The French Film Festival is back in Sydney

 Brigitte Bardot in a fully restored version of Jean-Luc Godard’s 1963 classic, Contempt (Le Mépris)

Brigitte Bardot in a fully restored version of Jean-Luc Godard’s 1963 classic, Contempt (Le Mépris)

The Alliance Française French Film Festival is returning to the Palace Cinemas in Sydney on March 1 with a fabulous film selection for French film lovers.

The Festival, now in its 27th season, is the most popular French film festival in the world, second only to France, with more than 157,000 attending last year across Australia and 50,000 in Sydney alone.

“The French film festival is one of the most exciting film events in Sydney next to the Sydney Film Festival. There are 48 films this year. I always look at the program with trepidation,” said well-known film critic David Stratton, this year’s festival patron.

French cinema lovers will be spoiled with a rich choice between contemporary features, one timeless classic starring Brigitte Bardot and a new programme strand that will showcase five of France’s premier television series.

“In 2015, we broke records. We hope in 2016 to attract even more people in the cinemas,” said Emmanuelle Denavit-Feller, cultural and audiovisual attaché and artistic director of the Festival.

“This year will be exciting because there are films for all tastes. Our trademark in 2016 is about the young generation and discoveries. We are presenting several films from Cannes including Jacques Audiard’s Dheepan.”

Noémie Lvovsky in Julien Rappeneau's directorial debut Rosalie Blum

Noémie Lvovsky in Julien Rappeneau’s directorial debut Rosalie Blum

The festival will open on March 1 with Rosalie Blum, an enchanting comedy-drama from acclaimed screenwriter Julien Rappeneau in his directorial debut. Rosalie Blum tells the story of Vincent (Kyan Khojandi), a thirty-something hairdresser who one morning experiences a powerful déjà-vu when he meets the gaze of the mysterious Rosalie Blum (played by the beguiling Noémie Lvovsky) and begins following her…a decision that will have unexpected and far-reaching consequences.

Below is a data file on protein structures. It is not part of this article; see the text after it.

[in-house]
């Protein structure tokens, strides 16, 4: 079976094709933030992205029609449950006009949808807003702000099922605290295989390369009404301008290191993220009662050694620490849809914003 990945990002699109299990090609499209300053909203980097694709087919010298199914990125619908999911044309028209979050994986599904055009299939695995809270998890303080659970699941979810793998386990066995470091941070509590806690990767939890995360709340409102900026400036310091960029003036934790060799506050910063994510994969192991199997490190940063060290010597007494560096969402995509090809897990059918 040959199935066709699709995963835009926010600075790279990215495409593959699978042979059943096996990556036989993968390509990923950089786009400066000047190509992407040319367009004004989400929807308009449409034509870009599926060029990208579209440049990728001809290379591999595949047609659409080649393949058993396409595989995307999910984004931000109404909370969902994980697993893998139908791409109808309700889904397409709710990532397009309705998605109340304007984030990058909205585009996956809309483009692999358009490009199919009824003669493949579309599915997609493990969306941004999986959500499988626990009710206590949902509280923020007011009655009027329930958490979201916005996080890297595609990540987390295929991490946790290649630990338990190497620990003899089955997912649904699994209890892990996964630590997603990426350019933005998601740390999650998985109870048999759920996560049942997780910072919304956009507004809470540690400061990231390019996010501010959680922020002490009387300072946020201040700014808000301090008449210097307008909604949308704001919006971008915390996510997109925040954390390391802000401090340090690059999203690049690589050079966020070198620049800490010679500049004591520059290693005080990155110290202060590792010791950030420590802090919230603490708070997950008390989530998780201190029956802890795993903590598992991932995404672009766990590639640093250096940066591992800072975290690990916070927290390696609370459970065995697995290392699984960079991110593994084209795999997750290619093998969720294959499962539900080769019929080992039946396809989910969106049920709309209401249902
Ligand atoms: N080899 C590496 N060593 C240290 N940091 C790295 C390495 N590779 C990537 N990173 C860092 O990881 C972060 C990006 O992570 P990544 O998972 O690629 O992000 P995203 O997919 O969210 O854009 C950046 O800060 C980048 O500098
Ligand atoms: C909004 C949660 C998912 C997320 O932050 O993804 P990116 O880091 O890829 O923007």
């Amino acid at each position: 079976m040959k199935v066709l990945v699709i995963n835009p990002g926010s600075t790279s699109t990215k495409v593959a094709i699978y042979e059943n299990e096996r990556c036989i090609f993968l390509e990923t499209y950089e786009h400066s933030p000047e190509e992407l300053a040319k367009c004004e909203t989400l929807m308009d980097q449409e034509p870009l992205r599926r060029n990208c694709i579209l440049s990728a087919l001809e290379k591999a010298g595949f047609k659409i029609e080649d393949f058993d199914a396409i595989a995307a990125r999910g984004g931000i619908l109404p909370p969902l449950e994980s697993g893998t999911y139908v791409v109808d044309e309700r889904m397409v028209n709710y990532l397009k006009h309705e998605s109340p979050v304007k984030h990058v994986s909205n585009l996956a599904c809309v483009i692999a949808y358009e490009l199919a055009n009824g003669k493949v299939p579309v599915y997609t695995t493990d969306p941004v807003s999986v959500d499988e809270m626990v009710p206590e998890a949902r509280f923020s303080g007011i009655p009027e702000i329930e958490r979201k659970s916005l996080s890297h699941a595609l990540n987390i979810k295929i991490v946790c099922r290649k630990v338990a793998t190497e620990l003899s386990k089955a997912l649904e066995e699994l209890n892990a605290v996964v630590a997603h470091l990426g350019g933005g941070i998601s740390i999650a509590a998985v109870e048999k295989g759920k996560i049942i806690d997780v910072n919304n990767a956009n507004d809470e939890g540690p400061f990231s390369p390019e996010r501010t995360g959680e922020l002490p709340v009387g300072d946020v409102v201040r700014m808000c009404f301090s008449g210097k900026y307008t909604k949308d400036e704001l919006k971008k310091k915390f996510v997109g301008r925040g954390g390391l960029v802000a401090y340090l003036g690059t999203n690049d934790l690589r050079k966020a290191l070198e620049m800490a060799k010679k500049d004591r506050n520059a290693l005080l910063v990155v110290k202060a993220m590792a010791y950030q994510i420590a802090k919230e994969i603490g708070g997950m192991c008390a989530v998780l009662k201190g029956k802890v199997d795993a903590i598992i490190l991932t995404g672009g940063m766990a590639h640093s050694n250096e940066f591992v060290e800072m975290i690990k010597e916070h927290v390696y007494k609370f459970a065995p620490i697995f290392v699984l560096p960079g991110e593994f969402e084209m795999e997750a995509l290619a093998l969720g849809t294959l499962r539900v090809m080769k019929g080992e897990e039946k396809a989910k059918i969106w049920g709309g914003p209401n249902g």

On closing night, the Festival will feature one of the most iconic and famous classics in French film history, a fully restored version of Jean-Luc Godard’s 1963 classic, Contempt (Le Mépris) starring the ravishing Brigitte Bardot at the height of her career. Set against the backdrop of a conflicted film production, Contempt looks at the lengths that a failed playwright is prepared to go to in order to win favour with a brash Hollywood producer. It also stars Jack Palance, Michel Piccoli and, in a rare on-screen appearance, legendary director Fritz Lang.

Screening across seven cities from early March, this much-loved celebration of French artistry is presented by the Alliance Française in association with the Embassy of France in Australia and the support of presenting sponsor Peugeot.

“As for every year, I am happy to provide sick leave certificates because seeing 48 films in a few weeks is quite a challenge. I hope you can enjoy days and nights in the cinema with great actors and stories,” said Denavit-Feller.

The full line-up and tickets, which includes an enticing array of French-themed special events, and première screenings, is available on




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